Last Christmas my grandparents gave me a pink nametag for a suitcase with no explanation, and that gift began my life changing adventure. At the beginning of the summer, my grandmother and grandfather took my sister and me to Bryce Canyon and Zion National Park. Our first destination was Bryce Canyon; this national park was persevered because of its magnificent rock formations. The park is full of amphitheaters, slot canyons, and most importantly, hoodoos. Hoodoos are shaped by wind and rain erosion, which causes the rocks to display multiple surface colors. On our vacation, we discovered the beauty of the hoodoos by taking a donkey ride down the many trails into the canyon. After our breathtaking adventure into the canyon, we hopped on the park shuttle and headed to our hotel to prepare for an evening full of sight seeing. Although we stopped at the “trading post” located next to our hotel. There was an abundant assortment of rocks, Indian made dream catchers, and postcards full of astonishing images of Bryce Canyon. As the evening came to an end, the sun began to set and the beauty of the west seemed to reflect off the beams of the sun to create an image of ultimate serenity over the whole canyon. This was a flawless way to end a perfect day.
The next morning, we rose to the sight of dew pasted on the window like frosting layered on a cake. After taking in the beauty of Bryce Canyon, we traveled 50 miles southwest to Zion National Park. When we arrived at Zion, we began our hike down the Virgin River. Summer sprung out of every plant and animal, the river was flowing at a steady pace, and the rocks were covered with spring sprouts of plants and yellow colored flowers. When we reached the enclosed part of the Virgin River, we stopped to absorb the beauty of the multicolored sandstone cliffs surrounding us. These sites were unbelievable, but when I looked to the left, I saw a piece of a Snickers’ wrapper and a plastic water bottle lying on the ground in the middle of Zion National Park. I knew I was in the heart of the West because the scenery was breath taking and the rock formations were unbelievable, but everywhere I went trash hid these breath-taking images. After this trip, I decided to start the three R’s: recycle, reuse, and reduce.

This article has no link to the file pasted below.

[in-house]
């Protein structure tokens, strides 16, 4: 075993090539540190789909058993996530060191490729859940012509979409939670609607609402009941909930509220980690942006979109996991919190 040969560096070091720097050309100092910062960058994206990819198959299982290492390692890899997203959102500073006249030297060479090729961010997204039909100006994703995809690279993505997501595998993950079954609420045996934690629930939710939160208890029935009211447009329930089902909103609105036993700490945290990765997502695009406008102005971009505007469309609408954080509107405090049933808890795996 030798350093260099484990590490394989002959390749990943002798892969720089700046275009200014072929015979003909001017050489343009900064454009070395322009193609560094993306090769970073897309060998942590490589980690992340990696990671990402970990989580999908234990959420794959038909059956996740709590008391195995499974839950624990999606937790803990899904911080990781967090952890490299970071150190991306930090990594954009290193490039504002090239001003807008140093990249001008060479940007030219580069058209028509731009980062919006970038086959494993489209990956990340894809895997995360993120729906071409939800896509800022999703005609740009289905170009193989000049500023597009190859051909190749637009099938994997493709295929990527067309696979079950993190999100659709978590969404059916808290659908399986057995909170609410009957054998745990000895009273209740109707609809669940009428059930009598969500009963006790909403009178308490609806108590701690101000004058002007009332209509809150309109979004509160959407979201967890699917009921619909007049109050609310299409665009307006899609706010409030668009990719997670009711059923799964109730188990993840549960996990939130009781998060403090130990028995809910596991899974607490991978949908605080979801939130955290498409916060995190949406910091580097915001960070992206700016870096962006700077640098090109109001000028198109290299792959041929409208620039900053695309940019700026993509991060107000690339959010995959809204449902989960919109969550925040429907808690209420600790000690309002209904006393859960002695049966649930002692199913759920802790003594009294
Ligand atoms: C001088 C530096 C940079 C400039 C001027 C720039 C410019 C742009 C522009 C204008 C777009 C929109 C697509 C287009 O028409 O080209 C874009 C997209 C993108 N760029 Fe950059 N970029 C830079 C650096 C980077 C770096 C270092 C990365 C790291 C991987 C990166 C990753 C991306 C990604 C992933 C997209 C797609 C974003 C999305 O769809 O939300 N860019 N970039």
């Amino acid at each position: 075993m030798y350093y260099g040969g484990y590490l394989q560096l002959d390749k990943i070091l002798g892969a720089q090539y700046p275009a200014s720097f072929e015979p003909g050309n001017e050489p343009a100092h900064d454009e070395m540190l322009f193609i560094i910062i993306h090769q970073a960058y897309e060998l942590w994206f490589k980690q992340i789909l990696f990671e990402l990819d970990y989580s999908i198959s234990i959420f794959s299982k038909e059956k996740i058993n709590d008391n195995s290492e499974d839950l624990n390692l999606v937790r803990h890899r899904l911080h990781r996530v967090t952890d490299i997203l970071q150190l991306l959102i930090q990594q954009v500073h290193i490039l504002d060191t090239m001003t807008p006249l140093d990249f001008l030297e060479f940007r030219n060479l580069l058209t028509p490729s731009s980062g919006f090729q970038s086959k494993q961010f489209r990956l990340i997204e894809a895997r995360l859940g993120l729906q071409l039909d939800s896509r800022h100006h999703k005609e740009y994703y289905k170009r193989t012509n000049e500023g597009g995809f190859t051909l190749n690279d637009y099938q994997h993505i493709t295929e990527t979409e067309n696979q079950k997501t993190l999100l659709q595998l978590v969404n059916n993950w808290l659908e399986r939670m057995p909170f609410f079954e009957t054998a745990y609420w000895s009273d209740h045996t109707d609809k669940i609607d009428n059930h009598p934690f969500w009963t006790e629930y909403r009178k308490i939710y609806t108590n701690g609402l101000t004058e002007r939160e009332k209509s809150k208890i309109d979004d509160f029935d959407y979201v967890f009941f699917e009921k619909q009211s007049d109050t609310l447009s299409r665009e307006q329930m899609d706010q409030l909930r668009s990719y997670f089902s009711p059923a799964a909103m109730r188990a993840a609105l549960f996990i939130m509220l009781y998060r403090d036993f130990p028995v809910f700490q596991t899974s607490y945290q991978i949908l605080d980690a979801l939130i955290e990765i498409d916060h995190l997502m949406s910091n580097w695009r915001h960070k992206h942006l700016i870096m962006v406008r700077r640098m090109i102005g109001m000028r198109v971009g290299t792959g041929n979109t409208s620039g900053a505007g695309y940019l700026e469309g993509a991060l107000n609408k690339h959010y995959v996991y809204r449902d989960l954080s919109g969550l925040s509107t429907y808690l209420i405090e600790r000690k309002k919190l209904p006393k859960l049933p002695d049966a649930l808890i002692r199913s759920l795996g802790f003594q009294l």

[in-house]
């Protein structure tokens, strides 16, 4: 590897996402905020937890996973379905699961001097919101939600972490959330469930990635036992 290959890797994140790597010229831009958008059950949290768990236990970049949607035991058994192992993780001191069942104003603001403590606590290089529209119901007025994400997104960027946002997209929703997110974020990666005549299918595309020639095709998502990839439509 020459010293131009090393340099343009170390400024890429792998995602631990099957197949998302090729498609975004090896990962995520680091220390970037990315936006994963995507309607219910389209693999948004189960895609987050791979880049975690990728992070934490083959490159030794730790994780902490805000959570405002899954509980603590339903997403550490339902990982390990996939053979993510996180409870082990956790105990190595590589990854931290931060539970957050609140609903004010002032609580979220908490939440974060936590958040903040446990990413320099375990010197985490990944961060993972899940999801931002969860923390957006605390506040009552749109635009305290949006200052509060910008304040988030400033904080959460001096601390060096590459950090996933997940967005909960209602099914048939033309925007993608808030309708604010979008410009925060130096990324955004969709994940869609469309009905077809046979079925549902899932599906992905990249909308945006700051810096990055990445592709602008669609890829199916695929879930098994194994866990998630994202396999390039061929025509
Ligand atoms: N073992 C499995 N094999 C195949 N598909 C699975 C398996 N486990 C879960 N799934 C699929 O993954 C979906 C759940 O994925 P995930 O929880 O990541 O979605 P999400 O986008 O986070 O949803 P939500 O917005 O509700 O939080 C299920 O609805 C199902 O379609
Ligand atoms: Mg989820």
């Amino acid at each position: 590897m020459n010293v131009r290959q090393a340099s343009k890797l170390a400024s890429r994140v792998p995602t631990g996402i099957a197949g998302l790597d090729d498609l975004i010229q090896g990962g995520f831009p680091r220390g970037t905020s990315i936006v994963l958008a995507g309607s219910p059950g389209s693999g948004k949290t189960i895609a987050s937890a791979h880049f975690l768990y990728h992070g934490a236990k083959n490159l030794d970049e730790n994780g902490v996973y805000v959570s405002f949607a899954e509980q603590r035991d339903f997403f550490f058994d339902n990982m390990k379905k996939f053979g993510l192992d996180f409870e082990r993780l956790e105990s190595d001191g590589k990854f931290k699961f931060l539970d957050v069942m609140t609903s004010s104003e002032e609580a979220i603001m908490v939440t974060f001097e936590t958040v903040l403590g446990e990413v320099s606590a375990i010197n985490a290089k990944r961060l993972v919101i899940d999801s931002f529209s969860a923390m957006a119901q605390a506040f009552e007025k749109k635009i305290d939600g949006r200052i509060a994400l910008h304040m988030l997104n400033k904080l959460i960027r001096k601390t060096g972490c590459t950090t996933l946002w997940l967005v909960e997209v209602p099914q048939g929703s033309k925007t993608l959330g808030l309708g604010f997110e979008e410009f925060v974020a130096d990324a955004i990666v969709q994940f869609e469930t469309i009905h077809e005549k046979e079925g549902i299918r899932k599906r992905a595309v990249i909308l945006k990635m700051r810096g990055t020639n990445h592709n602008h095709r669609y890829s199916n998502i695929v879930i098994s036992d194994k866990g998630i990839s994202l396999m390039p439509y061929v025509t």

When I arrived back in Kansas, I explained how beautiful the West was, but how trash filled the land seemed. As soon as I told this story, my family and I jumped into action to begin recycling at our house. We recycled newspapers, milk jugs, and cardboard boxes. When we had leftovers, we reused plastic wrap. Our most energy efficient change was to reuse our towels, opposed to washing them after every single use. To help reduce our wastes, our family uses water bottles, opposed to plastic bottles. This also helps with the on going concern of global warming. We continue to recycle, reuse, and reduce to help make the Earth a better place for generations to come. This issue is gaining more attention, through the media and scientific discoveries, but more awareness is needed to help make a lasting transformation on the environment. The next time I travel to the west, I know I am doing what needs to be done to help improve the environment, and I am now ready to help everybody else make the world a better place.
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